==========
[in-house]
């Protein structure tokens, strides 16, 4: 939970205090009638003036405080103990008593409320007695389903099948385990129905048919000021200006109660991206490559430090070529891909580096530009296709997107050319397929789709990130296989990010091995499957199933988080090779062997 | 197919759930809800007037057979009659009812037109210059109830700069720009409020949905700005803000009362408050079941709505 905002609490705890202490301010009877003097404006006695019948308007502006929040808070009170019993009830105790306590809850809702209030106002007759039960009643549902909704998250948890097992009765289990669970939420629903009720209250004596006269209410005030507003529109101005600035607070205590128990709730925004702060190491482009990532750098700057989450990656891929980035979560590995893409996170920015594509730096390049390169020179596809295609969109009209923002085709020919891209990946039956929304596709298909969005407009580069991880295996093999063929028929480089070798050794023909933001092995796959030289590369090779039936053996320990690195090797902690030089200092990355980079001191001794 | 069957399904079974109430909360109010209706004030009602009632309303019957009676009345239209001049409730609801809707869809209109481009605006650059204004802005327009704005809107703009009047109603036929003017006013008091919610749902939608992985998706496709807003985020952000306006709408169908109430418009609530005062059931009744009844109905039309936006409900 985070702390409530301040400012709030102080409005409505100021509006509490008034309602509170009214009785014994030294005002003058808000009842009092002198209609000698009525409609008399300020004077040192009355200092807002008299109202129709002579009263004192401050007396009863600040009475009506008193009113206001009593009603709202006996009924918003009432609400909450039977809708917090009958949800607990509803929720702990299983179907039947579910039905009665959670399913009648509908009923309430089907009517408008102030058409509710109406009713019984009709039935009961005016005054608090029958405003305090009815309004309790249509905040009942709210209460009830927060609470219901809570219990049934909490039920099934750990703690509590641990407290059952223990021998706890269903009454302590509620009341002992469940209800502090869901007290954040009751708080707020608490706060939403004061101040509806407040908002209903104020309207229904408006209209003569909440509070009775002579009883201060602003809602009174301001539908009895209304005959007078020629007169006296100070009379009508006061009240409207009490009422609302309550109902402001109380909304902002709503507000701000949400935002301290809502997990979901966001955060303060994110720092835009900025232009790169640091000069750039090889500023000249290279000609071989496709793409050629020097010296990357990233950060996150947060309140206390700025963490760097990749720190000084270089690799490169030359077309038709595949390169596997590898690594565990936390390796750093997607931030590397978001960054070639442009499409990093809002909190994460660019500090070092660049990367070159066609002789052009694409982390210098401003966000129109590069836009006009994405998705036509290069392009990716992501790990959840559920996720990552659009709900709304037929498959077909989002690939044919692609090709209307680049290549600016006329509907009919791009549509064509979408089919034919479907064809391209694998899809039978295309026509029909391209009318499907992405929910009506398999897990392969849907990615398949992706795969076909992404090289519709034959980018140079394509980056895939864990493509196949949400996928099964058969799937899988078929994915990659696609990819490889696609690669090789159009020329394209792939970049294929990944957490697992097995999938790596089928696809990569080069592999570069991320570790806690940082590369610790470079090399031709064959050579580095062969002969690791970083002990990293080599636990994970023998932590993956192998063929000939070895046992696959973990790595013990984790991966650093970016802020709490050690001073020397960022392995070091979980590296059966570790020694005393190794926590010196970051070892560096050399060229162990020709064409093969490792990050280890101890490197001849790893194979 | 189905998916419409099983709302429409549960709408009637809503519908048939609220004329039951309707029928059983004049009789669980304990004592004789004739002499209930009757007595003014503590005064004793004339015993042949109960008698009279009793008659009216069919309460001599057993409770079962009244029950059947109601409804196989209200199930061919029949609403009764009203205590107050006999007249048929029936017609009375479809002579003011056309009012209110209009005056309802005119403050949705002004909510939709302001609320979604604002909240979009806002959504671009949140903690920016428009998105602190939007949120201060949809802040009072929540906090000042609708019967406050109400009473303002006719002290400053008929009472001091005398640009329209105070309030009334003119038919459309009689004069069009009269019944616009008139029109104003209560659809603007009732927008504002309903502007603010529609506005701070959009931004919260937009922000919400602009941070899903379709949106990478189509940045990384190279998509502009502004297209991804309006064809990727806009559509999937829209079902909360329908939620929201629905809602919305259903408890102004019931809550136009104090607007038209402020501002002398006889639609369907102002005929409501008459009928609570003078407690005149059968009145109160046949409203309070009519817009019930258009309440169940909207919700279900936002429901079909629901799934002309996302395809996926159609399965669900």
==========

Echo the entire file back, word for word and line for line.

[in-house]
């Protein structure tokens, strides 16, 4: 939970205090009638003036405080103990008593409320007695389903099948385990129905048919000021200006109660991206490559430090070529891909580096530009296709997107050319397929789709990130296989990010091995499957199933988080090779062997 | 197919759930809800007037057979009659009812037109210059109830700069720009409020949905700005803000009362408050079941709505 905002609490705890202490301010009877003097404006006695019948308007502006929040808070009170019993009830105790306590809850809702209030106002007759039960009643549902909704998250948890097992009765289990669970939420629903009720209250004596006269209410005030507003529109101005600035607070205590128990709730925004702060190491482009990532750098700057989450990656891929980035979560590995893409996170920015594509730096390049390169020179596809295609969109009209923002085709020919891209990946039956929304596709298909969005407009580069991880295996093999063929028929480089070798050794023909933001092995796959030289590369090779039936053996320990690195090797902690030089200092990355980079001191001794 | 069957399904079974109430909360109010209706004030009602009632309303019957009676009345239209001049409730609801809707869809209109481009605006650059204004802005327009704005809107703009009047109603036929003017006013008091919610749902939608992985998706496709807003985020952000306006709408169908109430418009609530005062059931009744009844109905039309936006409900 985070702390409530301040400012709030102080409005409505100021509006509490008034309602509170009214009785014994030294005002003058808000009842009092002198209609000698009525409609008399300020004077040192009355200092807002008299109202129709002579009263004192401050007396009863600040009475009506008193009113206001009593009603709202006996009924918003009432609400909450039977809708917090009958949800607990509803929720702990299983179907039947579910039905009665959670399913009648509908009923309430089907009517408008102030058409509710109406009713019984009709039935009961005016005054608090029958405003305090009815309004309790249509905040009942709210209460009830927060609470219901809570219990049934909490039920099934750990703690509590641990407290059952223990021998706890269903009454302590509620009341002992469940209800502090869901007290954040009751708080707020608490706060939403004061101040509806407040908002209903104020309207229904408006209209003569909440509070009775002579009883201060602003809602009174301001539908009895209304005959007078020629007169006296100070009379009508006061009240409207009490009422609302309550109902402001109380909304902002709503507000701000949400935002301290809502997990979901966001955060303060994110720092835009900025232009790169640091000069750039090889500023000249290279000609071989496709793409050629020097010296990357990233950060996150947060309140206390700025963490760097990749720190000084270089690799490169030359077309038709595949390169596997590898690594565990936390390796750093997607931030590397978001960054070639442009499409990093809002909190994460660019500090070092660049990367070159066609002789052009694409982390210098401003966000129109590069836009006009994405998705036509290069392009990716992501790990959840559920996720990552659009709900709304037929498959077909989002690939044919692609090709209307680049290549600016006329509907009919791009549509064509979408089919034919479907064809391209694998899809039978295309026509029909391209009318499907992405929910009506398999897990392969849907990615398949992706795969076909992404090289519709034959980018140079394509980056895939864990493509196949949400996928099964058969799937899988078929994915990659696609990819490889696609690669090789159009020329394209792939970049294929990944957490697992097995999938790596089928696809990569080069592999570069991320570790806690940082590369610790470079090399031709064959050579580095062969002969690791970083002990990293080599636990994970023998932590993956192998063929000939070895046992696959973990790595013990984790991966650093970016802020709490050690001073020397960022392995070091979980590296059966570790020694005393190794926590010196970051070892560096050399060229162990020709064409093969490792990050280890101890490197001849790893194979 | 189905998916419409099983709302429409549960709408009637809503519908048939609220004329039951309707029928059983004049009789669980304990004592004789004739002499209930009757007595003014503590005064004793004339015993042949109960008698009279009793008659009216069919309460001599057993409770079962009244029950059947109601409804196989209200199930061919029949609403009764009203205590107050006999007249048929029936017609009375479809002579003011056309009012209110209009005056309802005119403050949705002004909510939709302001609320979604604002909240979009806002959504671009949140903690920016428009998105602190939007949120201060949809802040009072929540906090000042609708019967406050109400009473303002006719002290400053008929009472001091005398640009329209105070309030009334003119038919459309009689004069069009009269019944616009008139029109104003209560659809603007009732927008504002309903502007603010529609506005701070959009931004919260937009922000919400602009941070899903379709949106990478189509940045990384190279998509502009502004297209991804309006064809990727806009559509999937829209079902909360329908939620929201629905809602919305259903408890102004019931809550136009104090607007038209402020501002002398006889639609369907102002005929409501008459009928609570003078407690005149059968009145109160046949409203309070009519817009019930258009309440169940909207919700279900936002429901079909629901799934002309996302395809996926159609399965669900």